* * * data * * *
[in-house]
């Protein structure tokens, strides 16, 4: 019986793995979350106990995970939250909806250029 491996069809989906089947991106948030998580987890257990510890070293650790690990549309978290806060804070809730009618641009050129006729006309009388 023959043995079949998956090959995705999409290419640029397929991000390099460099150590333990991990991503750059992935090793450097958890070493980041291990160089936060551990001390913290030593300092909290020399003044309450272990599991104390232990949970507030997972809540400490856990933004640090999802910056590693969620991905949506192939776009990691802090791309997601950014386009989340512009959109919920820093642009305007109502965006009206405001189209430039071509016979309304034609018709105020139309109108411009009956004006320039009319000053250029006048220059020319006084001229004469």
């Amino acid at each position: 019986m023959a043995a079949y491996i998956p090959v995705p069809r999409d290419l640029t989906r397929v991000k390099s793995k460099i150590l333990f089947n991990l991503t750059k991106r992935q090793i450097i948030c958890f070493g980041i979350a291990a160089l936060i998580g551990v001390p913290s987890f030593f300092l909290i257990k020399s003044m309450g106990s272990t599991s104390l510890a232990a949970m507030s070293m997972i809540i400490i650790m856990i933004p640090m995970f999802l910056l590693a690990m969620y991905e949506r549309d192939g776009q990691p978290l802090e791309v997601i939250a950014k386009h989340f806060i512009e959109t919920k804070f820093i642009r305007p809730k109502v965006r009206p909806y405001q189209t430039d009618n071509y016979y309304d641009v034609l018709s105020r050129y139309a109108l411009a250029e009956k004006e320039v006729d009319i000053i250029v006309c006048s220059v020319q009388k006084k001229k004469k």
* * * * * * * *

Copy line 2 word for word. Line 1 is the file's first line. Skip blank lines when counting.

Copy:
């Protein structure tokens, strides 16, 4: 019986793995979350106990995970939250909806250029 491996069809989906089947991106948030998580987890257990510890070293650790690990549309978290806060804070809730009618641009050129006729006309009388 023959043995079949998956090959995705999409290419640029397929991000390099460099150590333990991990991503750059992935090793450097958890070493980041291990160089936060551990001390913290030593300092909290020399003044309450272990599991104390232990949970507030997972809540400490856990933004640090999802910056590693969620991905949506192939776009990691802090791309997601950014386009989340512009959109919920820093642009305007109502965006009206405001189209430039071509016979309304034609018709105020139309109108411009009956004006320039009319000053250029006048220059020319006084001229004469």